AMONG all the responsible people the Sharif household is crowded with, the task recently fell upon Capt Safdar to come up with a declaration regarding the current state of the media. The gentleman has of late been fighting his war in the shadows, but when the other day he was given an opportunity to enjoy a bit of instant fame, he turned it down by refusing to speak into the microphone that was thrust into his face.
It was a reporter of a television channel on his daily routine of scouting for news who had run into the PML-N leader. The retired captain responded by loudly pronouncing how the media did not have the guts to run what he had on his mind — so there was no point in him wasting his words. And as an afterthought probably meant to compensate for the rather abrupt tone in which he had reacted, Capt Safdar told the insistent journalist that once things got better, he would visit the studios of the channel to give an interview.
The footage was run on television and then on social media, proving the old saying that a sufficiently probing journalist will never return empty-handed. Also, the exchange highlighted how life had changed for some of the privileged over the last few months, or maybe, the last couple of years.
Not too long ago, reporters in Lahore were judged by their ability to be able to get a quote — yes, a single coveted quote — from any member of the Sharif clan. Some of them would camp permanently outside the Jati Umra estate hoping to get a fleeting sentence from anyone connected closely to the dynasty. The contrast is for everyone to see amid reports that there’s some kind of policy in place at media houses which bars any undue coverage of the former ruling family.
The cries of anguish about censorship are accompanied by the taking away from journalists a lifestyle they were just getting used to.
Indeed, according to one persistent line in Lahore, a Capt Safdar refusing to comment was always more likely to make it to the screen rather than one speaking his mind about the situation he found himself in. Thus he is supposed to have done his job well here, as did the channel which managed to add another bit to all that has been said about the lack of freedoms for the media under the present PTI government.
This is a tough situation for the opposition politicians, as well as for the media, going by all the evidence that has been piling up against the current setup in power over its obvious attempts at controlling the media. And cast as a central character in the equation is the most basic tool in the media machinery — the reporter, like the one who dared chase Capt Safdar for a statement.
It is not in any way a loaded statement, but like Capt Safdar, the journalist has fallen on bad days. He is faced with the greatest odds. Much has been said about the freedoms various rulers did or did not allow the media. On the other hand, the media has a life and system of its own that has undergone changes influenced by so many factors including liberty and other sustenance provided though not by the state or government.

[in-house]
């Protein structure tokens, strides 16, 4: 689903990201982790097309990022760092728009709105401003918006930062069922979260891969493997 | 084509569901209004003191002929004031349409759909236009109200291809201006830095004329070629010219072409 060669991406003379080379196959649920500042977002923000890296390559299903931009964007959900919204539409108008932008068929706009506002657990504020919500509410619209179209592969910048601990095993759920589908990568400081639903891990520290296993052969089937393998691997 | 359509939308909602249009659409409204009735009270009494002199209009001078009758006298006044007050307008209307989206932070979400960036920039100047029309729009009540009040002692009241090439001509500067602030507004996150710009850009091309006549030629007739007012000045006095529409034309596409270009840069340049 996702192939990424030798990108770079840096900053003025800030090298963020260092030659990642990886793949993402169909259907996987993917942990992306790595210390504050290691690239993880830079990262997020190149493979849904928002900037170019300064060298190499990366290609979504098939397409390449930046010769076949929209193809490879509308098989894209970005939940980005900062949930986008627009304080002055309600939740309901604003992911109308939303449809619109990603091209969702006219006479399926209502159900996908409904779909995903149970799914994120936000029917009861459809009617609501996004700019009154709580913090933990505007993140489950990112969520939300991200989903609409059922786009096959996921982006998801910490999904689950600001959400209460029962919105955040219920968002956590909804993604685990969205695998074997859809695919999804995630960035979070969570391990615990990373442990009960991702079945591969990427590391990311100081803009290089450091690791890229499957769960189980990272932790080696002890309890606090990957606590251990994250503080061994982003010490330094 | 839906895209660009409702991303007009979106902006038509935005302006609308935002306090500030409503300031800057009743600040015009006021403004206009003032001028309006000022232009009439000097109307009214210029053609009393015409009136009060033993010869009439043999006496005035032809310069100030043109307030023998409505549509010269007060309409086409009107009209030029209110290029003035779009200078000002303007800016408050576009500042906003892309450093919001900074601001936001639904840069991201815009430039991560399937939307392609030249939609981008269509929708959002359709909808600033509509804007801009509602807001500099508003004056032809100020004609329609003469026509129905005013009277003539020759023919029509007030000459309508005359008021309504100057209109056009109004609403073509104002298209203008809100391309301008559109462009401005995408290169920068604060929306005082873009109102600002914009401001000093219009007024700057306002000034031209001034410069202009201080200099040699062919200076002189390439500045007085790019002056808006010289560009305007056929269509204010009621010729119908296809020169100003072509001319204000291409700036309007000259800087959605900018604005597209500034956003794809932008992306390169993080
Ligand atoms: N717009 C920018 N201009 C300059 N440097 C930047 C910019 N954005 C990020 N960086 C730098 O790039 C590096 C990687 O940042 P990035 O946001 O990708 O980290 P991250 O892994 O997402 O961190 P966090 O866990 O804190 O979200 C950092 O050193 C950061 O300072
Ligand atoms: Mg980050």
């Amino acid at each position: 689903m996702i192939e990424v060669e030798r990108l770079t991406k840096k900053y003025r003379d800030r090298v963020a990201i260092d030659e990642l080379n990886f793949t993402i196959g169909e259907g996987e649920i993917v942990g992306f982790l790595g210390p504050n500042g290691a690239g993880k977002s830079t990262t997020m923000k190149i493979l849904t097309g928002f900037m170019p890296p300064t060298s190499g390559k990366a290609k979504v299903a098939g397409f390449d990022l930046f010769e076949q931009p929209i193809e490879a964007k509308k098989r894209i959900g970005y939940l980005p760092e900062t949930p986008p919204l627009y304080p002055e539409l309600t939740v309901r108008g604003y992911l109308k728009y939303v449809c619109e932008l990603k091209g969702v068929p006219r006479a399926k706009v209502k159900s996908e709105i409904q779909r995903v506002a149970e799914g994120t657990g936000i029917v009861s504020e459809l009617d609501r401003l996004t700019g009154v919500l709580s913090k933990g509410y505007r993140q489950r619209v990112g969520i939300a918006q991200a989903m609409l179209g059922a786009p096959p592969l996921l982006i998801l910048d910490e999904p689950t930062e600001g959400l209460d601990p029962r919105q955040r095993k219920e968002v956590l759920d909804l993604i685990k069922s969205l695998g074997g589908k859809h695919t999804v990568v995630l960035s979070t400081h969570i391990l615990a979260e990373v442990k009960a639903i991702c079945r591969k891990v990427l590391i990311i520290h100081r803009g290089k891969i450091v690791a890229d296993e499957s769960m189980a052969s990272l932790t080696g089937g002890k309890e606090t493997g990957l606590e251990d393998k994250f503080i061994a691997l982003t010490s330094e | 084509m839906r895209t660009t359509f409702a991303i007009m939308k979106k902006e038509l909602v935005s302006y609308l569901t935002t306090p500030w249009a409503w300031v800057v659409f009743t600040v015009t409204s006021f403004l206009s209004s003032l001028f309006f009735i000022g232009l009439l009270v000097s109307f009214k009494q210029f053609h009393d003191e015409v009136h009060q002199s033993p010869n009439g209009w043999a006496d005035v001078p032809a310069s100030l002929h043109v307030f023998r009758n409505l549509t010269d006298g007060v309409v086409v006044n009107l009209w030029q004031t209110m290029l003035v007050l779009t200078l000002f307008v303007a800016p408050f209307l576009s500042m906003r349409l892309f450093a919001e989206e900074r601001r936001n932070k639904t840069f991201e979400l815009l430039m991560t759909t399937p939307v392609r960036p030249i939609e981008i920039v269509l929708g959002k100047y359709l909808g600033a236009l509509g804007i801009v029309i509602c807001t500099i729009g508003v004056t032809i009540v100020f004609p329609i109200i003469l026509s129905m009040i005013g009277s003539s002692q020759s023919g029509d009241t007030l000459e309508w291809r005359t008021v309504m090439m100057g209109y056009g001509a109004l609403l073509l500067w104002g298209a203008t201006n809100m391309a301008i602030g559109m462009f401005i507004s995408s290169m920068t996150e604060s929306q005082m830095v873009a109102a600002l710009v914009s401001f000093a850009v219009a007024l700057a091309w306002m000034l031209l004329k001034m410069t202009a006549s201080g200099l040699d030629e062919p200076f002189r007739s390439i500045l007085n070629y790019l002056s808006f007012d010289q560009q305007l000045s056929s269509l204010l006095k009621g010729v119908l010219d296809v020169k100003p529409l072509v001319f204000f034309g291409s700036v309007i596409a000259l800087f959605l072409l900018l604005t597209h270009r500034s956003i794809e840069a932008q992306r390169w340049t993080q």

There were changes during which your average, non-privileged long-undervalued journalist was pulled out of dimly lit newsrooms where ideas of revolutions once thrived. Not incomparable in any way to other professionals, and in no way exceeding their value, journalists were given a taste of the materials of the real world, the most sought after among them going on to get luxury packages that appeared to be a distant dream on the other side of Gen Pervez Musharraf only a few years ago.
Not only was the media a much better paymaster as compared to the past, the mushrooming of channels and the increase in the number of newspapers were factors in the weakening of old-style, sometimes unnecessarily stringent, controls over what reached the public. This also contributed to the overall impression about an ‘emancipated and empowered’ media run not by the dreamers and cynics of the past but by a generation of new professionals who had been mainstreamed by the sheer weight of their new pragmatic pay packages. And now, when these cries of anguish about the withdrawal of media freedoms and increasing censorship are heard louder and louder, they are, sadly, accompanied by the brutal taking away from so many journalists a life and lifestyle that they were just getting used to.
It was difficult to recognise the voice behind the microphone that approached Capt Safdar. But it could well have belonged to any of the young men who recently suffered a huge cut in their salary on account of the crisis the media is in the middle of right now. A hefty, crippling decrease in monthly pay, plus the denial of end-of-service perks, all done via a simple matter-of-fact letter that everyone had been dreading for a while now.
If you know a few journalists in Lahore or any other Pakistani town, you would be familiar with these stories — stories where journalists plead with anyone who they come across for work; stories where seemingly well-established journalists do not celebrate Eid for reasons that do not need an explanation; stories whose living, breathing characters are slowly moving away from a life not just of comfort but of socialising since it costs.
Their numbers are steadily on the rise and the chorus of their complaints is picking up, looking for some kind of catharsis that is not to be found easily. The places famous for harbouring journalists, press clubs et al, are crowded with those who have been forced to work for months without pay, at salaries drastically reduced or worse, and those who have been sacked. Depleted and let down, these are the soldiers who must provide the vanguard for any march towards ensuring media freedoms. There is a divide. Already, there are voices saying, ‘we will fight for your freedoms if you fight for our right to a living’.
The writer is Dawn’s resident editor in Lahore.
Published in Dawn, August 23rd, 2019